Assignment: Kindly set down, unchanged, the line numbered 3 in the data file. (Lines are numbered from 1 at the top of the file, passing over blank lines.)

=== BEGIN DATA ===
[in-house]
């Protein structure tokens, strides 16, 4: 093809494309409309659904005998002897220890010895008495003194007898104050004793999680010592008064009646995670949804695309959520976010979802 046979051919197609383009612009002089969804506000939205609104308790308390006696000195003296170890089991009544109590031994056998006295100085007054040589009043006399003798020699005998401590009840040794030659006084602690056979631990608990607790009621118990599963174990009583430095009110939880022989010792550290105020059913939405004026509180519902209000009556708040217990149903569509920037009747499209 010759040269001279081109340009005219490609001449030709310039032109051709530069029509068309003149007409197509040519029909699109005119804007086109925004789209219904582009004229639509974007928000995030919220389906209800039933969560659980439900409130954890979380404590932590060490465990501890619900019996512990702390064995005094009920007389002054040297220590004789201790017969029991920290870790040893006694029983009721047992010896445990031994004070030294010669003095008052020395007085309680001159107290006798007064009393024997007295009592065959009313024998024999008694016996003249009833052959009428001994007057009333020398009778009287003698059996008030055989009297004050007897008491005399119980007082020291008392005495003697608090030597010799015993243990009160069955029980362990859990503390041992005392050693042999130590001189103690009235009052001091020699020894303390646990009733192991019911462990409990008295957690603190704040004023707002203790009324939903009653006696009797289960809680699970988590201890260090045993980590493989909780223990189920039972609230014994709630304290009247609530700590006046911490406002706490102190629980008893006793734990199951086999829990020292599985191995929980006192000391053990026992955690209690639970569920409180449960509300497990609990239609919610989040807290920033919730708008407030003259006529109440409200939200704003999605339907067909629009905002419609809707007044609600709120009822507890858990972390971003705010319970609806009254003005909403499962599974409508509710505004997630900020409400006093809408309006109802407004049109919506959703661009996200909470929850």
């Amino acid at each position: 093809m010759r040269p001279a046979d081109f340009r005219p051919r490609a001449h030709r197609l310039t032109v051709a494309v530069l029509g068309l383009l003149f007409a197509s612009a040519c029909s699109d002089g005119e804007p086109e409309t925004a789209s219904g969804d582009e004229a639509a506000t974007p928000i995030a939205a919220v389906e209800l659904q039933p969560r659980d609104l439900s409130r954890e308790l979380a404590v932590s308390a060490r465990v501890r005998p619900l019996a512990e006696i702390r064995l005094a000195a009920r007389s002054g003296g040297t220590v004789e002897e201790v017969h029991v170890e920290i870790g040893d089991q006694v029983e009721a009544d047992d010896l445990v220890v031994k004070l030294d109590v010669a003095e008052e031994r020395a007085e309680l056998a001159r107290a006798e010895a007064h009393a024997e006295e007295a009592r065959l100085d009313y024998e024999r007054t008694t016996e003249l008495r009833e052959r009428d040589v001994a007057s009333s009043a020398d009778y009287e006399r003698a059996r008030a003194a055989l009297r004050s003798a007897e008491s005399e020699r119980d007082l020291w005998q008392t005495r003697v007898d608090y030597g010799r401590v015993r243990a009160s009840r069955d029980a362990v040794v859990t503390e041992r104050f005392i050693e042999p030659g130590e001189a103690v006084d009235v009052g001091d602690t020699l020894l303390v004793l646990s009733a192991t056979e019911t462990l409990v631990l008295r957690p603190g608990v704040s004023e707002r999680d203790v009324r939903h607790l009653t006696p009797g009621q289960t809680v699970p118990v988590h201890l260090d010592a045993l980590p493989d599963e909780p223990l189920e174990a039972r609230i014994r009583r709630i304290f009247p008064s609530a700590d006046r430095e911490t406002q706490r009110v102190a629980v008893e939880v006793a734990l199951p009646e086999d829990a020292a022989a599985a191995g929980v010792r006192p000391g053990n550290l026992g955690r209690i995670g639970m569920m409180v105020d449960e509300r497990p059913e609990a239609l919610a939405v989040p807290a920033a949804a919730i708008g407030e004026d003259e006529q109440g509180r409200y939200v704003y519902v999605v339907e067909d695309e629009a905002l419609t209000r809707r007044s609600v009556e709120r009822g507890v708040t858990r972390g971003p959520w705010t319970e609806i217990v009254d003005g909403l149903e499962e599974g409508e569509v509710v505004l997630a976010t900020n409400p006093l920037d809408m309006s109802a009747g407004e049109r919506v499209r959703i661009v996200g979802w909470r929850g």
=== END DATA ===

């Amino acid at each position: 093809m010759r040269p001279a046979d081109f340009r005219p051919r490609a001449h030709r197609l310039t032109v051709a494309v530069l029509g068309l383009l003149f007409a197509s612009a040519c029909s699109d002089g005119e804007p086109e409309t925004a789209s219904g969804d582009e004229a639509a506000t974007p928000i995030a939205a919220v389906e209800l659904q039933p969560r659980d609104l439900s409130r954890e308790l979380a404590v932590s308390a060490r465990v501890r005998p619900l019996a512990e006696i702390r064995l005094a000195a009920r007389s002054g003296g040297t220590v004789e002897e201790v017969h029991v170890e920290i870790g040893d089991q006694v029983e009721a009544d047992d010896l445990v220890v031994k004070l030294d109590v010669a003095e008052e031994r020395a007085e309680l056998a001159r107290a006798e010895a007064h009393a024997e006295e007295a009592r065959l100085d009313y024998e024999r007054t008694t016996e003249l008495r009833e052959r009428d040589v001994a007057s009333s009043a020398d009778y009287e006399r003698a059996r008030a003194a055989l009297r004050s003798a007897e008491s005399e020699r119980d007082l020291w005998q008392t005495r003697v007898d608090y030597g010799r401590v015993r243990a009160s009840r069955d029980a362990v040794v859990t503390e041992r104050f005392i050693e042999p030659g130590e001189a103690v006084d009235v009052g001091d602690t020699l020894l303390v004793l646990s009733a192991t056979e019911t462990l409990v631990l008295r957690p603190g608990v704040s004023e707002r999680d203790v009324r939903h607790l009653t006696p009797g009621q289960t809680v699970p118990v988590h201890l260090d010592a045993l980590p493989d599963e909780p223990l189920e174990a039972r609230i014994r009583r709630i304290f009247p008064s609530a700590d006046r430095e911490t406002q706490r009110v102190a629980v008893e939880v006793a734990l199951p009646e086999d829990a020292a022989a599985a191995g929980v010792r006192p000391g053990n550290l026992g955690r209690i995670g639970m569920m409180v105020d449960e509300r497990p059913e609990a239609l919610a939405v989040p807290a920033a949804a919730i708008g407030e004026d003259e006529q109440g509180r409200y939200v704003y519902v999605v339907e067909d695309e629009a905002l419609t209000r809707r007044s609600v009556e709120r009822g507890v708040t858990r972390g971003p959520w705010t319970e609806i217990v009254d003005g909403l149903e499962e599974g409508e569509v509710v505004l997630a976010t900020n409400p006093l920037d809408m309006s109802a009747g407004e049109r919506v499209r959703i661009v996200g979802w909470r929850g």